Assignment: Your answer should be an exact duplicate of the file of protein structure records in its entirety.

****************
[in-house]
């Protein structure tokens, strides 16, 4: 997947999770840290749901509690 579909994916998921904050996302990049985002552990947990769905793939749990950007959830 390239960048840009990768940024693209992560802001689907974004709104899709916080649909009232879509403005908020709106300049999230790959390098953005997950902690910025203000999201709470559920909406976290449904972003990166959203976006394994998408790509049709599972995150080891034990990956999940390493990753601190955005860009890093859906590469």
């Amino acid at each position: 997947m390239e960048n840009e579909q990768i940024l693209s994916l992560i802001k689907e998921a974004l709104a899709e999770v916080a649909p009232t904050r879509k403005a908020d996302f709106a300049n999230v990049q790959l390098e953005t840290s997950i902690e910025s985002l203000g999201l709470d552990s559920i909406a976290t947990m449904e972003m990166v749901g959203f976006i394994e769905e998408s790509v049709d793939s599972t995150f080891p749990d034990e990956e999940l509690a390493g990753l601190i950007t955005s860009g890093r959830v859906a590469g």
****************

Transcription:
[in-house]
């Protein structure tokens, strides 16, 4: 997947999770840290749901509690 579909994916998921904050996302990049985002552990947990769905793939749990950007959830 390239960048840009990768940024693209992560802001689907974004709104899709916080649909009232879509403005908020709106300049999230790959390098953005997950902690910025203000999201709470559920909406976290449904972003990166959203976006394994998408790509049709599972995150080891034990990956999940390493990753601190955005860009890093859906590469």
């Amino acid at each position: 997947m390239e960048n840009e579909q990768i940024l693209s994916l992560i802001k689907e998921a974004l709104a899709e999770v916080a649909p009232t904050r879509k403005a908020d996302f709106a300049n999230v990049q790959l390098e953005t840290s997950i902690e910025s985002l203000g999201l709470d552990s559920i909406a976290t947990m449904e972003m990166v749901g959203f976006i394994e769905e998408s790509v049709d793939s599972t995150f080891p749990d034990e990956e999940l509690a390493g990753l601190i950007t955005s860009g890093r959830v859906a590469g």